On 27th January, people all over the world remember the day in 1945 when Russian troupes liberated the Nazi concentration camp Auschwitz. In November 2005, United Nations Secretary-General Kofi Annan proclaimed this day Holocaust Memorial Day.
Yesterday, people in Amsterdam gathered in the town hall and then walked silently to a memorial in Wertheimpark. This monument by artist and author Jan Wolkers is made of broken mirrors and therefore called the ‘Mirror Monument’ (Spiegelmonument). In a speech the mayor of Amsterdam reminded everybody how important it is to tell the stories over and over again. Those are stories about Jewish people who were deported to concentration camps in Germany and Poland, and never returned. Stories about people who suffered in the camps but were ‘lucky’ to come back, often without any relatives left. Stories about members of the resistance who tried to help Jewish people and were executed because of their actions. Stories about Anne Frank or Helga Deen, two young girls that wrote a diary about their days in imprisonment.
I strongly believe that we need stories to keep memories alive. Memories help us understand what went wrong, more than 70 years ago. As a genealogist I often focus on facts: I want to find that (maiden) name, that date of death or that place of birth. I want to know occupations and addresses. These facts are only the start of something much more beautiful: stories. Reading about family members in the 17th, 18th or 19th century that were war heroes, criminals, heretics or illegitimate children of the nobility. Are not all genealogists looking for those stories? Once I have found facts and stories, I want more. I want to ‘see’ the person that I am so much interested in. Maybe I can find relatives from the 19th or 20th century in photographs. And if I am really lucky, I can even find painted portraits of ancestors from previous centuries. An image of that illustrious forefather or foremother is the topping on the cake.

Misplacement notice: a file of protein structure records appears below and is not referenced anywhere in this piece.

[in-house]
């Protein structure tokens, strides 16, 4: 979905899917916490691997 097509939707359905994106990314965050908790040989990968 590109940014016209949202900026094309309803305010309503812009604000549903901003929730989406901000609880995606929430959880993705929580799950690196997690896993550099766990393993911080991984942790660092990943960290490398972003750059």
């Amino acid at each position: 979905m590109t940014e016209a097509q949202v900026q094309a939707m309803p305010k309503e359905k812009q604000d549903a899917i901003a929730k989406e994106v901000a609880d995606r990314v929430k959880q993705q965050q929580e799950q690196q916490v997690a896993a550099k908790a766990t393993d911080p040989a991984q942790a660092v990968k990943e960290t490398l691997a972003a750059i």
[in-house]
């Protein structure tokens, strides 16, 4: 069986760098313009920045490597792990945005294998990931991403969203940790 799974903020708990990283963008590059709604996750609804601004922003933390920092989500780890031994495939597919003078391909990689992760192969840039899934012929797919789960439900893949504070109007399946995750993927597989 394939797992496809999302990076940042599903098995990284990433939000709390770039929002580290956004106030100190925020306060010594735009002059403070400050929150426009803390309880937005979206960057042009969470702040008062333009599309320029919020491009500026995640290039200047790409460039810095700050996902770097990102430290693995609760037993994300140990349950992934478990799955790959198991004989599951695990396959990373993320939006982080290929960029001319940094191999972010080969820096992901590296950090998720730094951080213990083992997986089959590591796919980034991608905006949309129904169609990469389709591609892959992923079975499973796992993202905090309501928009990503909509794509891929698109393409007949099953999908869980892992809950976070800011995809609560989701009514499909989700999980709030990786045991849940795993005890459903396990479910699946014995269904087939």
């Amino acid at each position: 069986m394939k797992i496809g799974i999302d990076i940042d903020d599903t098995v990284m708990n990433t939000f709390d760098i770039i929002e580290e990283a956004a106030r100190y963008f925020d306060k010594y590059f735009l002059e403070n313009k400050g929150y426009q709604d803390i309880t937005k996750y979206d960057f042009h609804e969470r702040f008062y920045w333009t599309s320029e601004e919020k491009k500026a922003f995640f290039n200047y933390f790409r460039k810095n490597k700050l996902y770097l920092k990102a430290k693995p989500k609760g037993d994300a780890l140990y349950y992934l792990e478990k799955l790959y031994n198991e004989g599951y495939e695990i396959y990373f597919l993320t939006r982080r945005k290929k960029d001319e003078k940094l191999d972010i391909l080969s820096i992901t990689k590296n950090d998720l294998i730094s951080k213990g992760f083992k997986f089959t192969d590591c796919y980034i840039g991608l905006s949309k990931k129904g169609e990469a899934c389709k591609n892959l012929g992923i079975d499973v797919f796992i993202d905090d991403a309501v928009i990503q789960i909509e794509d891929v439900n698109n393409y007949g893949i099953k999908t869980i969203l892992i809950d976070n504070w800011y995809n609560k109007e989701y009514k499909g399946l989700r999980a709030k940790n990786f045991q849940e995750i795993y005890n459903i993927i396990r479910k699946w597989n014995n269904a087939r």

No wonder that several initiatives were taken to find stories about people who suffered from the Holocaust. And no wonder that these projects not only focus on facts, but also on stories and on photographs. I want to share two examples. In the Netherlands, we have the digital Jewish Monument (Joods Monument). It “commemorates the more than 104,000 persons who were persecuted as Jews in the Netherlands and who did not survive the Holocaust.” Names and dates, but also stories and photographs. The monument grows every day, as everybody can contribute new information.
Recently the Belgian version was launched. Kazerne Dossin – a museum about the Holocaust in Mechelen – already showed photographs of the Jewish men, women and children that were deported. All photographs cover a wall that connects the five floors. The names and stories of these people can be found in an online database.
According to the Belgian database, today – 28th January – was the birthday of Jacob Bieber (who died at the age of 68 years), Sara Duitz (45 years), Martha Munz (30 years), Mordka Tram (19 years), Egon Wuhl (6 years) and many others.
Two examples of projects that help us tell their stories, over and over again. Lest we forget!